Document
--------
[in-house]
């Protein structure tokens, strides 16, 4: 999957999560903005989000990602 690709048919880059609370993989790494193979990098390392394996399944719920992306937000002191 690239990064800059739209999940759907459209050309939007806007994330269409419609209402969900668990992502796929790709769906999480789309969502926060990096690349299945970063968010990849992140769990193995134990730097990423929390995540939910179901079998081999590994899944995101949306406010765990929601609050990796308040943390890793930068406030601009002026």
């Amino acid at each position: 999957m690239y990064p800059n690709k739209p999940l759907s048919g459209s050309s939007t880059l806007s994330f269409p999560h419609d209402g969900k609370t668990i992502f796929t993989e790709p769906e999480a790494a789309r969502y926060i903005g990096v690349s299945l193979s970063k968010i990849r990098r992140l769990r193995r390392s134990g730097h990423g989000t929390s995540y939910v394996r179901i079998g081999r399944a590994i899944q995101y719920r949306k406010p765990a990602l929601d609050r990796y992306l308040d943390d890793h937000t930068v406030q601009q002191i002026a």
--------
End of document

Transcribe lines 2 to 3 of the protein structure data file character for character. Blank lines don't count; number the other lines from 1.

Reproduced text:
């Protein structure tokens, strides 16, 4: 999957999560903005989000990602 690709048919880059609370993989790494193979990098390392394996399944719920992306937000002191 690239990064800059739209999940759907459209050309939007806007994330269409419609209402969900668990992502796929790709769906999480789309969502926060990096690349299945970063968010990849992140769990193995134990730097990423929390995540939910179901079998081999590994899944995101949306406010765990929601609050990796308040943390890793930068406030601009002026």
């Amino acid at each position: 999957m690239y990064p800059n690709k739209p999940l759907s048919g459209s050309s939007t880059l806007s994330f269409p999560h419609d209402g969900k609370t668990i992502f796929t993989e790709p769906e999480a790494a789309r969502y926060i903005g990096v690349s299945l193979s970063k968010i990849r990098r992140l769990r193995r390392s134990g730097h990423g989000t929390s995540y939910v394996r179901i079998g081999r399944a590994i899944q995101y719920r949306k406010p765990a990602l929601d609050r990796y992306l308040d943390d890793h937000t930068v406030q601009q002191i002026a």